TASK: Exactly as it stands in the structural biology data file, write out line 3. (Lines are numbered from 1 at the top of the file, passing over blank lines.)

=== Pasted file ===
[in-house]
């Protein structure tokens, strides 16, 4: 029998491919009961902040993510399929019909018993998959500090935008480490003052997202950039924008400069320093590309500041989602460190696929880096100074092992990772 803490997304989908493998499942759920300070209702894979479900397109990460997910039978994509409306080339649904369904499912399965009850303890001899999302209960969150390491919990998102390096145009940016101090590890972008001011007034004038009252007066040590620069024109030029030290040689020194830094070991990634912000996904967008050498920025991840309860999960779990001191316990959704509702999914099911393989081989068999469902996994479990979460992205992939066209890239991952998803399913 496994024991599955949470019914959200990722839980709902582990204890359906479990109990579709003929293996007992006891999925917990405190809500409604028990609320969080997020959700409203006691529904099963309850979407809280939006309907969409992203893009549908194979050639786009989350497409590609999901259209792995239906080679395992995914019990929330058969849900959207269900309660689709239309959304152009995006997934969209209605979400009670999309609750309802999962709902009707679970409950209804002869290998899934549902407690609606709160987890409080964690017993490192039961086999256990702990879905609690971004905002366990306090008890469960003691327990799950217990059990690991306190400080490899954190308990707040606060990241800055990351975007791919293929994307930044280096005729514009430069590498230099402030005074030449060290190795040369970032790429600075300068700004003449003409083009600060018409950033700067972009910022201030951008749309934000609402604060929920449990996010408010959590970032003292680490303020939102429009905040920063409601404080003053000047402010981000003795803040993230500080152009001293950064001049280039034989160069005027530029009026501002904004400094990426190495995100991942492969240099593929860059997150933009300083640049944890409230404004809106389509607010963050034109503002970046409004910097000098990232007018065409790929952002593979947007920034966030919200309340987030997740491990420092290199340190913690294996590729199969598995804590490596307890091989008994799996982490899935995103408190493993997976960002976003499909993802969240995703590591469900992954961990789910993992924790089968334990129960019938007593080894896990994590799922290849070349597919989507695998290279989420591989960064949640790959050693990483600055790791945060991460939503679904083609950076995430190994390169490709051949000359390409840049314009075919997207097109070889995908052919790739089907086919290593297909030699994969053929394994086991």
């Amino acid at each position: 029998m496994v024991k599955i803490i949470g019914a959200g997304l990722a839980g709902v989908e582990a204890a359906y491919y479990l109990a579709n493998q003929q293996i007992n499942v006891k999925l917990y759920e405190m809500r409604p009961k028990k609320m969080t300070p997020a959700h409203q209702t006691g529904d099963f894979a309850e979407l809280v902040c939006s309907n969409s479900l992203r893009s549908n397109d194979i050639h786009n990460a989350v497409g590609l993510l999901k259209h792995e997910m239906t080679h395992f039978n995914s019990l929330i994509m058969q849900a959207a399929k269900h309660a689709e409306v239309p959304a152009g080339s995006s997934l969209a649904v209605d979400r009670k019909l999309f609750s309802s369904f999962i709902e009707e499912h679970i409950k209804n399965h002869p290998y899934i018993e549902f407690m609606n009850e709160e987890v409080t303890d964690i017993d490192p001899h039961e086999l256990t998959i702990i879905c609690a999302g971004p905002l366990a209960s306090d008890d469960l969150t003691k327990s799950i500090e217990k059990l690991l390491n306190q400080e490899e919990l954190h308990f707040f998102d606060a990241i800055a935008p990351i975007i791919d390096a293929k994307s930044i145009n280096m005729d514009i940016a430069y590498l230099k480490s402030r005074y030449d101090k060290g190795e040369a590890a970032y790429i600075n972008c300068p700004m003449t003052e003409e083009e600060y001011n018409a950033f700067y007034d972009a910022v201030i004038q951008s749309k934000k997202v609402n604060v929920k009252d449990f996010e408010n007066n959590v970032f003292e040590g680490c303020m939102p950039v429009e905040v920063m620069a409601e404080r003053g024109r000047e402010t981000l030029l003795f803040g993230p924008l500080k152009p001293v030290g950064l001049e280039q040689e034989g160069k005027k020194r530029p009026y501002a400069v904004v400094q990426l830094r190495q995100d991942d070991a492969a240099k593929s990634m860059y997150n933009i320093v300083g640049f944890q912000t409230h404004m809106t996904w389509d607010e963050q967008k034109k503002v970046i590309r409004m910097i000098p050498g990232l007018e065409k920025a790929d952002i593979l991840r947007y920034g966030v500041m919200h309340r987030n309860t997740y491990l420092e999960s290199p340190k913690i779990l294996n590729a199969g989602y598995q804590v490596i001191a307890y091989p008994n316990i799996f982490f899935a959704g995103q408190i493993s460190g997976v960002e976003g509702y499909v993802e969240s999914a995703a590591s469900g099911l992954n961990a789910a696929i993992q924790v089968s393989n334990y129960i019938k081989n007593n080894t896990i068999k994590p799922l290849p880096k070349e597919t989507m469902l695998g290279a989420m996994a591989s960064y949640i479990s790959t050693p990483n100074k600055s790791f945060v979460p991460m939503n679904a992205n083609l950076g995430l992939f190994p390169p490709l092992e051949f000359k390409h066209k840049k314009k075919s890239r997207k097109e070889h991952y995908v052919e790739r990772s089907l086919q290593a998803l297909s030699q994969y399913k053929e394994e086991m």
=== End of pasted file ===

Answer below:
């Amino acid at each position: 029998m496994v024991k599955i803490i949470g019914a959200g997304l990722a839980g709902v989908e582990a204890a359906y491919y479990l109990a579709n493998q003929q293996i007992n499942v006891k999925l917990y759920e405190m809500r409604p009961k028990k609320m969080t300070p997020a959700h409203q209702t006691g529904d099963f894979a309850e979407l809280v902040c939006s309907n969409s479900l992203r893009s549908n397109d194979i050639h786009n990460a989350v497409g590609l993510l999901k259209h792995e997910m239906t080679h395992f039978n995914s019990l929330i994509m058969q849900a959207a399929k269900h309660a689709e409306v239309p959304a152009g080339s995006s997934l969209a649904v209605d979400r009670k019909l999309f609750s309802s369904f999962i709902e009707e499912h679970i409950k209804n399965h002869p290998y899934i018993e549902f407690m609606n009850e709160e987890v409080t303890d964690i017993d490192p001899h039961e086999l256990t998959i702990i879905c609690a999302g971004p905002l366990a209960s306090d008890d469960l969150t003691k327990s799950i500090e217990k059990l690991l390491n306190q400080e490899e919990l954190h308990f707040f998102d606060a990241i800055a935008p990351i975007i791919d390096a293929k994307s930044i145009n280096m005729d514009i940016a430069y590498l230099k480490s402030r005074y030449d101090k060290g190795e040369a590890a970032y790429i600075n972008c300068p700004m003449t003052e003409e083009e600060y001011n018409a950033f700067y007034d972009a910022v201030i004038q951008s749309k934000k997202v609402n604060v929920k009252d449990f996010e408010n007066n959590v970032f003292e040590g680490c303020m939102p950039v429009e905040v920063m620069a409601e404080r003053g024109r000047e402010t981000l030029l003795f803040g993230p924008l500080k152009p001293v030290g950064l001049e280039q040689e034989g160069k005027k020194r530029p009026y501002a400069v904004v400094q990426l830094r190495q995100d991942d070991a492969a240099k593929s990634m860059y997150n933009i320093v300083g640049f944890q912000t409230h404004m809106t996904w389509d607010e963050q967008k034109k503002v970046i590309r409004m910097i000098p050498g990232l007018e065409k920025a790929d952002i593979l991840r947007y920034g966030v500041m919200h309340r987030n309860t997740y491990l420092e999960s290199p340190k913690i779990l294996n590729a199969g989602y598995q804590v490596i001191a307890y091989p008994n316990i799996f982490f899935a959704g995103q408190i493993s460190g997976v960002e976003g509702y499909v993802e969240s999914a995703a590591s469900g099911l992954n961990a789910a696929i993992q924790v089968s393989n334990y129960i019938k081989n007593n080894t896990i068999k994590p799922l290849p880096k070349e597919t989507m469902l695998g290279a989420m996994a591989s960064y949640i479990s790959t050693p990483n100074k600055s790791f945060v979460p991460m939503n679904a992205n083609l950076g995430l992939f190994p390169p490709l092992e051949f000359k390409h066209k840049k314009k075919s890239r997207k097109e070889h991952y995908v052919e790739r990772s089907l086919q290593a998803l297909s030699q994969y399913k053929e394994e086991m």